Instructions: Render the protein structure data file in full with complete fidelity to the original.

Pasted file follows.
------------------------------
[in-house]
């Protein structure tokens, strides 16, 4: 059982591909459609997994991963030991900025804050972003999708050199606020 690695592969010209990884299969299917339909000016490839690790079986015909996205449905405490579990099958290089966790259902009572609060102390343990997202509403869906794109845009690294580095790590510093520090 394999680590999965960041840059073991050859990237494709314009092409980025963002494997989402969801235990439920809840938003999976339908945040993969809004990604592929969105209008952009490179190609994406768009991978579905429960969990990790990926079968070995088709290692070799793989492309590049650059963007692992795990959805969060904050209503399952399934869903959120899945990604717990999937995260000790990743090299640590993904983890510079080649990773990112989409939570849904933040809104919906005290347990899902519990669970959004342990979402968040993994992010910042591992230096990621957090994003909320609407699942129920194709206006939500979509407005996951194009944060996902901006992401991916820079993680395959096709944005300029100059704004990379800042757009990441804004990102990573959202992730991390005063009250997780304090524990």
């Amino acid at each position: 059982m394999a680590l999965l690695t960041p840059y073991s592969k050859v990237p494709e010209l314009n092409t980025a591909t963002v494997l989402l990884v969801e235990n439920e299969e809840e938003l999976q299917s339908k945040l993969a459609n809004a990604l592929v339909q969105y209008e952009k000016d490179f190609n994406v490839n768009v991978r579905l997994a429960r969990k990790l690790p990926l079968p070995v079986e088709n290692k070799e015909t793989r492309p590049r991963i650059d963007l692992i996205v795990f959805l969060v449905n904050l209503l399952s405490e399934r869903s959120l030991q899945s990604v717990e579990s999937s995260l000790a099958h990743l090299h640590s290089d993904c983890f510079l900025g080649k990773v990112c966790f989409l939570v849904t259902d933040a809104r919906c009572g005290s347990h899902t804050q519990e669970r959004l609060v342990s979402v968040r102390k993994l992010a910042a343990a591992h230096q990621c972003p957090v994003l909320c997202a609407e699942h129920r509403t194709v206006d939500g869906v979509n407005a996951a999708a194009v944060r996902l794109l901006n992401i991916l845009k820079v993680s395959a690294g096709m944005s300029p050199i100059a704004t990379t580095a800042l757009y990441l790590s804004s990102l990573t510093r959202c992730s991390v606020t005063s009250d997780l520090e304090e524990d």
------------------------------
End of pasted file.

[in-house]
């Protein structure tokens, strides 16, 4: 059982591909459609997994991963030991900025804050972003999708050199606020 690695592969010209990884299969299917339909000016490839690790079986015909996205449905405490579990099958290089966790259902009572609060102390343990997202509403869906794109845009690294580095790590510093520090 394999680590999965960041840059073991050859990237494709314009092409980025963002494997989402969801235990439920809840938003999976339908945040993969809004990604592929969105209008952009490179190609994406768009991978579905429960969990990790990926079968070995088709290692070799793989492309590049650059963007692992795990959805969060904050209503399952399934869903959120899945990604717990999937995260000790990743090299640590993904983890510079080649990773990112989409939570849904933040809104919906005290347990899902519990669970959004342990979402968040993994992010910042591992230096990621957090994003909320609407699942129920194709206006939500979509407005996951194009944060996902901006992401991916820079993680395959096709944005300029100059704004990379800042757009990441804004990102990573959202992730991390005063009250997780304090524990």
């Amino acid at each position: 059982m394999a680590l999965l690695t960041p840059y073991s592969k050859v990237p494709e010209l314009n092409t980025a591909t963002v494997l989402l990884v969801e235990n439920e299969e809840e938003l999976q299917s339908k945040l993969a459609n809004a990604l592929v339909q969105y209008e952009k000016d490179f190609n994406v490839n768009v991978r579905l997994a429960r969990k990790l690790p990926l079968p070995v079986e088709n290692k070799e015909t793989r492309p590049r991963i650059d963007l692992i996205v795990f959805l969060v449905n904050l209503l399952s405490e399934r869903s959120l030991q899945s990604v717990e579990s999937s995260l000790a099958h990743l090299h640590s290089d993904c983890f510079l900025g080649k990773v990112c966790f989409l939570v849904t259902d933040a809104r919906c009572g005290s347990h899902t804050q519990e669970r959004l609060v342990s979402v968040r102390k993994l992010a910042a343990a591992h230096q990621c972003p957090v994003l909320c997202a609407e699942h129920r509403t194709v206006d939500g869906v979509n407005a996951a999708a194009v944060r996902l794109l901006n992401i991916l845009k820079v993680s395959a690294g096709m944005s300029p050199i100059a704004t990379t580095a800042l757009y990441l790590s804004s990102l990573t510093r959202c992730s991390v606020t005063s009250d997780l520090e304090e524990d």